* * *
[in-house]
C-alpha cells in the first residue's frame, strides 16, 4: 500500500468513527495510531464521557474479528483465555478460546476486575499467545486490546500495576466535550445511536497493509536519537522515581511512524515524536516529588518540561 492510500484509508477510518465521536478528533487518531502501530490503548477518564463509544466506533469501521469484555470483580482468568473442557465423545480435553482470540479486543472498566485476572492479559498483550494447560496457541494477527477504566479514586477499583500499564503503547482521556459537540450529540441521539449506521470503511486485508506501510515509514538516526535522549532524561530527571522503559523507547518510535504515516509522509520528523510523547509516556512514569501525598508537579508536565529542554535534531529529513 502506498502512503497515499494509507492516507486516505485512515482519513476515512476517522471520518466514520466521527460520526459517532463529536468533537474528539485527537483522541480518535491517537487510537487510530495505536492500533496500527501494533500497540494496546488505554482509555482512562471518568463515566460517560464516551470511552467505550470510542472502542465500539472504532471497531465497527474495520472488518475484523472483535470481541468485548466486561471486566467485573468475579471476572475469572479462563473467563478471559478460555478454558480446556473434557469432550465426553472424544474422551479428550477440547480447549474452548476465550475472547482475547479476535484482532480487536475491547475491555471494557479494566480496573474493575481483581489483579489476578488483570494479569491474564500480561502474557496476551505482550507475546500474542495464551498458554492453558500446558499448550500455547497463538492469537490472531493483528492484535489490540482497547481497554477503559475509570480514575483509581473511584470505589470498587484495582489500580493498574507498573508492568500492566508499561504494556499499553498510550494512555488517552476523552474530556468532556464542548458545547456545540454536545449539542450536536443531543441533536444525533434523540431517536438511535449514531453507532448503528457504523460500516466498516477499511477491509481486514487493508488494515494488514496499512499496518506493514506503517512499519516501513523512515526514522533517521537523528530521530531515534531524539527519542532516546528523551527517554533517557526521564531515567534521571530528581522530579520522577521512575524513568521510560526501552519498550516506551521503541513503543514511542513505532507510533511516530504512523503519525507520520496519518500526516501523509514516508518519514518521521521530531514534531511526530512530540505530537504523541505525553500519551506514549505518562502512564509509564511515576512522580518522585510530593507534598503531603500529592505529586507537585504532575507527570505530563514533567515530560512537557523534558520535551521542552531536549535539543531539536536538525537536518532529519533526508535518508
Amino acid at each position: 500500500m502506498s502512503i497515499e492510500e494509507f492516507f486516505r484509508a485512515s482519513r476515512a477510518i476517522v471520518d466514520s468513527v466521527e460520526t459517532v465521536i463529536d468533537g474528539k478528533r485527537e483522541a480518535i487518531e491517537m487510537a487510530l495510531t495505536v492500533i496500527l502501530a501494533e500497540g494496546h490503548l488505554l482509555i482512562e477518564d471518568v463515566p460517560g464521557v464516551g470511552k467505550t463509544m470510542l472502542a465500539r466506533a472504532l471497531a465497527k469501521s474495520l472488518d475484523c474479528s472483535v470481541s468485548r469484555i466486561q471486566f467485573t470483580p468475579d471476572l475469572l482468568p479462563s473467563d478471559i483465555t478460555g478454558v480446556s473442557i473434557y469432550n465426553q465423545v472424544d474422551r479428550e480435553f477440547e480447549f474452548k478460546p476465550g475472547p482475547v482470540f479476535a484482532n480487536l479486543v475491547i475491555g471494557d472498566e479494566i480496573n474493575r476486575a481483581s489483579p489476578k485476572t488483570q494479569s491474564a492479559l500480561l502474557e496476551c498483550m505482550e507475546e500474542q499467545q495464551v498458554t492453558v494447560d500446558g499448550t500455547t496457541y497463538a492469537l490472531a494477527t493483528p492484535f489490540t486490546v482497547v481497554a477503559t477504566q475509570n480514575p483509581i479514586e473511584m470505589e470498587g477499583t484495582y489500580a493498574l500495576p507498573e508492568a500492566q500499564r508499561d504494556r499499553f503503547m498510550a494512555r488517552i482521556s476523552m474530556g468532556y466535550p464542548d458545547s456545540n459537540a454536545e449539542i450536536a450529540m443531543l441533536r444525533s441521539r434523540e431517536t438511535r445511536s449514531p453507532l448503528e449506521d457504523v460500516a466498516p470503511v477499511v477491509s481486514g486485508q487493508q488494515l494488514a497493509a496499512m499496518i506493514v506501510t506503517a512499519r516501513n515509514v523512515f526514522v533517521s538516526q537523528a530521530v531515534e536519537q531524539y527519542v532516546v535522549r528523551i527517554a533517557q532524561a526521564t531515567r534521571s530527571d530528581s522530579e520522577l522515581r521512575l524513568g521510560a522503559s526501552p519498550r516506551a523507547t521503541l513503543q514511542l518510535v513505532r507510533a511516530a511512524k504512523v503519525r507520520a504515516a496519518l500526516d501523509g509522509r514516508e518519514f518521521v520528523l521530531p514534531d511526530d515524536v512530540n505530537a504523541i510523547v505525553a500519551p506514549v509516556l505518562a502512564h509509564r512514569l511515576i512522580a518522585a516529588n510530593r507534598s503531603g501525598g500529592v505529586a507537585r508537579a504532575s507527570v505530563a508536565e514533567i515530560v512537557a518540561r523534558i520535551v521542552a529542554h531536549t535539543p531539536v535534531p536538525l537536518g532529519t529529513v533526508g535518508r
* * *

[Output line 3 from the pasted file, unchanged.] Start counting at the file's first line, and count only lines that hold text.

Amino acid at each position: 500500500m502506498s502512503i497515499e492510500e494509507f492516507f486516505r484509508a485512515s482519513r476515512a477510518i476517522v471520518d466514520s468513527v466521527e460520526t459517532v465521536i463529536d468533537g474528539k478528533r485527537e483522541a480518535i487518531e491517537m487510537a487510530l495510531t495505536v492500533i496500527l502501530a501494533e500497540g494496546h490503548l488505554l482509555i482512562e477518564d471518568v463515566p460517560g464521557v464516551g470511552k467505550t463509544m470510542l472502542a465500539r466506533a472504532l471497531a465497527k469501521s474495520l472488518d475484523c474479528s472483535v470481541s468485548r469484555i466486561q471486566f467485573t470483580p468475579d471476572l475469572l482468568p479462563s473467563d478471559i483465555t478460555g478454558v480446556s473442557i473434557y469432550n465426553q465423545v472424544d474422551r479428550e480435553f477440547e480447549f474452548k478460546p476465550g475472547p482475547v482470540f479476535a484482532n480487536l479486543v475491547i475491555g471494557d472498566e479494566i480496573n474493575r476486575a481483581s489483579p489476578k485476572t488483570q494479569s491474564a492479559l500480561l502474557e496476551c498483550m505482550e507475546e500474542q499467545q495464551v498458554t492453558v494447560d500446558g499448550t500455547t496457541y497463538a492469537l490472531a494477527t493483528p492484535f489490540t486490546v482497547v481497554a477503559t477504566q475509570n480514575p483509581i479514586e473511584m470505589e470498587g477499583t484495582y489500580a493498574l500495576p507498573e508492568a500492566q500499564r508499561d504494556r499499553f503503547m498510550a494512555r488517552i482521556s476523552m474530556g468532556y466535550p464542548d458545547s456545540n459537540a454536545e449539542i450536536a450529540m443531543l441533536r444525533s441521539r434523540e431517536t438511535r445511536s449514531p453507532l448503528e449506521d457504523v460500516a466498516p470503511v477499511v477491509s481486514g486485508q487493508q488494515l494488514a497493509a496499512m499496518i506493514v506501510t506503517a512499519r516501513n515509514v523512515f526514522v533517521s538516526q537523528a530521530v531515534e536519537q531524539y527519542v532516546v535522549r528523551i527517554a533517557q532524561a526521564t531515567r534521571s530527571d530528581s522530579e520522577l522515581r521512575l524513568g521510560a522503559s526501552p519498550r516506551a523507547t521503541l513503543q514511542l518510535v513505532r507510533a511516530a511512524k504512523v503519525r507520520a504515516a496519518l500526516d501523509g509522509r514516508e518519514f518521521v520528523l521530531p514534531d511526530d515524536v512530540n505530537a504523541i510523547v505525553a500519551p506514549v509516556l505518562a502512564h509509564r512514569l511515576i512522580a518522585a516529588n510530593r507534598s503531603g501525598g500529592v505529586a507537585r508537579a504532575s507527570v505530563a508536565e514533567i515530560v512537557a518540561r523534558i520535551v521542552a529542554h531536549t535539543p531539536v535534531p536538525l537536518g532529519t529529513v533526508g535518508r